Argento’s ‘Four Flies on Grey Velvet’: The Hitchcock – De Palma connection.

Four Flies
‘Four Flies on Grey Velvet’ (4 Mosche di velluto grigio, 1971) marks Dario Argento’s 3rd instalment of his so-called animal trilogy that began with his directorial debut  ‘The Bird with the Crystal Plumage’ (L’uccello dalle piume di cristallo, 1969) and followed by ‘Cat o’Nine Tails’ (Il gatto a nove code, 1971).

Michael Brandon (perhaps best known for his role as Dempsey in the 80’s TV -show ‘Dempsey and Makepeace’) plays Roberto, a musician in a rockband, who’s being stalked by a man wearing sunglasses who he ‘accidentally’ ends op killing while a blackmailer is at the scene to take a photograph of it. A clear reference to Hitchcock’s ‘North by Northwest’ (1959) where  Cary Grant is photographed with a knife in his hand standing over a dead body in the United Nations building.

It has one of those insanely, completely ridiculous plots and is filled with trademark Argento visual setpieces that make his giallo films so pleasurable. If you only like films that work on a rational, plausible level please steer away as quickly as you can as it will leave you utterly frustrated. His movies only work if you understand they play in a dreamlike, nightmarish state.
Which could off course be one way of justifying the overall bad acting many accuse him of. It also features Bud Spencer as a buddy of Roberto and Mimsy Framer (Road to Salina and Marco Ferreri’s Ciao maschio). The fact that it’s an Italo-French co-production helps to explain why Jean-Pierre Marielle is also appearing in the film.

I already mentioned Hitchcock and Argento’s hommage to ‘North by Northwest’. To show it’s not the only Hitchcock inspired scene in the film I’ve prepared a clip with the Arbogast (Martin Balsam) murder from ‘Psycho’ (1960) followed by the Argento-like restaging of it for ‘Four Flies on Grey Velvet’.

This brings us to the De Palma connection mentioned in the title of this post. De Palma is one of my favorite directors and one of his is Alfred Hitchcock. As did Argento, he’s learned his craft by studying the masters films and often pays tributes to him (or plainly steals as the De Palma haters would call it) in his movies.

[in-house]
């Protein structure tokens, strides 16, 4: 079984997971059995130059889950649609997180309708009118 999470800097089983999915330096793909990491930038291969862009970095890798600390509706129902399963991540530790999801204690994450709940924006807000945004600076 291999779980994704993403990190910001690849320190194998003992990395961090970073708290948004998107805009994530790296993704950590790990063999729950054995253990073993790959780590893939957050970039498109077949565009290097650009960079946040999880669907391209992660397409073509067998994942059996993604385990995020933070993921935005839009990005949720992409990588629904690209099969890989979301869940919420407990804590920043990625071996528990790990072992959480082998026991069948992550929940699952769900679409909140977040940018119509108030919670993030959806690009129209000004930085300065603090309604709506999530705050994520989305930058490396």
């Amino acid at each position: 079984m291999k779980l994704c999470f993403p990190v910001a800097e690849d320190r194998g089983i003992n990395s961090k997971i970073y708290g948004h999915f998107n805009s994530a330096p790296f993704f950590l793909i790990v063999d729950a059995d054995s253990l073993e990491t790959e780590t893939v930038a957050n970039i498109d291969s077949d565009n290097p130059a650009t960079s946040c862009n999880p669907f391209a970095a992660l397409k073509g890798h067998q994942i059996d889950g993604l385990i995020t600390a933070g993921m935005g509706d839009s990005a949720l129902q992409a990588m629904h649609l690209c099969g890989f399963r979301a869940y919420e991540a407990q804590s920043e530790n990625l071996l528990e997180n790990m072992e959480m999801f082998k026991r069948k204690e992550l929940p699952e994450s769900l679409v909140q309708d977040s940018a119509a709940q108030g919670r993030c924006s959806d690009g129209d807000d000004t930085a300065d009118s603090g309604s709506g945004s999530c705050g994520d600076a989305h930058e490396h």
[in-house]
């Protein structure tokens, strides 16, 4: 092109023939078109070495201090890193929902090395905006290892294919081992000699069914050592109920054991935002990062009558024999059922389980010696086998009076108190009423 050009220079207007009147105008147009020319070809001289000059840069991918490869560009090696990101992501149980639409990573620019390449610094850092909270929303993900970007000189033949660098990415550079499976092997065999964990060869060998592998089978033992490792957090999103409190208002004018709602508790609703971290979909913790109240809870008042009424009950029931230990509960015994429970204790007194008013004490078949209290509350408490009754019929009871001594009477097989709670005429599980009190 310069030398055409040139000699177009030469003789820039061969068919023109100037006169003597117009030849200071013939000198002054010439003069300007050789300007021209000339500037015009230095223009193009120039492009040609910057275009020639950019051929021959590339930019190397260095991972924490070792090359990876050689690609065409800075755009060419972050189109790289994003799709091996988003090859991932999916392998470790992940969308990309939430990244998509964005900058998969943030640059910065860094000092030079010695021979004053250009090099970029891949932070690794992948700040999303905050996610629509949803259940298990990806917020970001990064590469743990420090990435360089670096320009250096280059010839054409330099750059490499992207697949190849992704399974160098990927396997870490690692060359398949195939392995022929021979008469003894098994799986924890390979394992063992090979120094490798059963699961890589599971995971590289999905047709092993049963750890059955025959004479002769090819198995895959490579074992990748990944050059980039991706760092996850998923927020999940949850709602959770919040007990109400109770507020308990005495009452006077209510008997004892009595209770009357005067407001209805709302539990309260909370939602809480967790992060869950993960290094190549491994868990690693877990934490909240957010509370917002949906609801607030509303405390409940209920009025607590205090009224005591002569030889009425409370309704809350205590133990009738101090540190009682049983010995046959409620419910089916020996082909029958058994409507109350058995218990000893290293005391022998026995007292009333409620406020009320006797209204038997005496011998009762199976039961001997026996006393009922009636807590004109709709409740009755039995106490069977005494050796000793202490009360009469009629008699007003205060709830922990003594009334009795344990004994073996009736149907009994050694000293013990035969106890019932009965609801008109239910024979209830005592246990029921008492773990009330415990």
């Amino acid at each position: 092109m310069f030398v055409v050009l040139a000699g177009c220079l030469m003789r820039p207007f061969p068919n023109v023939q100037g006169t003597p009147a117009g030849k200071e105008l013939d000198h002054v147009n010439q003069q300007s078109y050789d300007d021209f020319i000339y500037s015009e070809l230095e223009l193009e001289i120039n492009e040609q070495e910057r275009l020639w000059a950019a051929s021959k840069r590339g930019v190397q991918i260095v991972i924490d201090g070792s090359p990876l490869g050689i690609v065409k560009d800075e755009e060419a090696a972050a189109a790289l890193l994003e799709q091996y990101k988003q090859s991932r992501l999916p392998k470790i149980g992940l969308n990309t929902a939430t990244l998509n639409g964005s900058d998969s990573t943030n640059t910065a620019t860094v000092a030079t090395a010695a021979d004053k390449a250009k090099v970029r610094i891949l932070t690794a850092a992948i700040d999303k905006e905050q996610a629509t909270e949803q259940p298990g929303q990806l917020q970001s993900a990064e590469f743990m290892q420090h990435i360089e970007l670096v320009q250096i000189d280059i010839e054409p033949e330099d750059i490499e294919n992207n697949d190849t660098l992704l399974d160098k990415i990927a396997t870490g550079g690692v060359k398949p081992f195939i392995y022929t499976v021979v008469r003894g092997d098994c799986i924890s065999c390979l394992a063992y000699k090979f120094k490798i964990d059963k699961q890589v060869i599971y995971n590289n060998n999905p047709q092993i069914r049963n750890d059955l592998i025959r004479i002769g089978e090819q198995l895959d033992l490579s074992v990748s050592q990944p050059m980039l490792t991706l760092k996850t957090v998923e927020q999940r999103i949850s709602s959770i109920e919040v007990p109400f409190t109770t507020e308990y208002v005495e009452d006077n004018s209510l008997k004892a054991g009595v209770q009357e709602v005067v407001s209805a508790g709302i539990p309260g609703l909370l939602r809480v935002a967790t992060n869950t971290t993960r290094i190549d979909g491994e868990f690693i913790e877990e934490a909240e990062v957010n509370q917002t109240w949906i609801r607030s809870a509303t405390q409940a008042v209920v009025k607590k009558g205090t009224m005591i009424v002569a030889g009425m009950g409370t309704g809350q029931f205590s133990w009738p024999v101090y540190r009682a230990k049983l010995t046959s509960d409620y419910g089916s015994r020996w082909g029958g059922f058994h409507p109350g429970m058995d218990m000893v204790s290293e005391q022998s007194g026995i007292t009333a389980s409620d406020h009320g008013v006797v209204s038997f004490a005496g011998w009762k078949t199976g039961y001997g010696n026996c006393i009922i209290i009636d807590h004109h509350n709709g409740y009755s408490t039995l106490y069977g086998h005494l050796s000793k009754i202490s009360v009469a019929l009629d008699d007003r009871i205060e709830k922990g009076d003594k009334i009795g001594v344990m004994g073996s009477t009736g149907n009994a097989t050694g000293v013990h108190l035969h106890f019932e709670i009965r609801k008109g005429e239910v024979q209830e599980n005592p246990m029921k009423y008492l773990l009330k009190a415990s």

At times De Palma is also accused of ‘borrowing’ from Argento. Even though he confirms the kinship with Argento he is usually dismissive when it comes to being inspired by Argento. In interviews he claims to only really know ‘The Bird with the Crystal Plumage’ well. There are certainly hints of Argento’s debut that can be found in De Palma’s work but usually however fans are refering to the ‘Tenebrae’ (Tenebre, 1982) shot, where a protagonist kneels forward to reveal a killer standing behind him, De Palma copied for ‘Raising Cain’ (1992).

I’ve prepared the below clip with 2 fragments from ‘Four Flies …’ and comparing them with 2 from De Palma’s ‘Dressed to Kill’ (1980). The first has a horizontal split diopter shot from ‘Four Flies … ‘ and a remarkable similar one from ‘Dressed to Kill’. Horizontal split dipoter shots are rare and given the fact that they both feature a step with an object on it make them extremely similar. Technically the De Palma shot is executed far more superior though. (By the way in ‘The Fury’ (1978) De Palma has a marvelous sequence with a bunch of horizontal spit diopter shots one after the other moving in closer on Amy Irving’s face and the electric toy train she’s moving via her telekinetic abilities.)
For the 2nd comparison I’ve severely shortened both the parkbence scene from ‘Four Flies …’ and the museum sequence from ‘Dressed to Kill’ (one of the greatest and most cinematic scenes in movie history in my humble opinion). You will notice a couple of remarkable similarities. If you were to watch both sequences in it’s entirety they have a completely different feel to them but yet, the similarities are undeniable.

There are some more scenes in the Argento film; e.g. where someone is making a blackmail phone call in a phonebooth while the camera pans of to a wire to desolve further to some more wire shots and telephone cables, that bare a resemblance to similar scenes in De Palma’s ‘Blow Out’ (1981) and ‘The Fury’.
‘Dressed to Kill’, even though its clearly more inspired by Hitchcock’s ‘Psycho’ and and the films of Buñuel (mainly Belle de Jour, 1967 and Un Chien Andalou, 1929), has a shot where the killer can be seen during a great crane shot, even though you will only spot on a 2nd viewing, as did Argento in Profondo Rosso (Deep Red, 1975). Though Argento revisits the shot in the end to reveal the killer in his typical fashion. Revisting shots and scenes is also one of the great trademarks of De Palma.
De Palma to me is a far superior director than Argento but perhaps De Palma could perhaps start to give Argento his due where it’s due?

Jan Bollen

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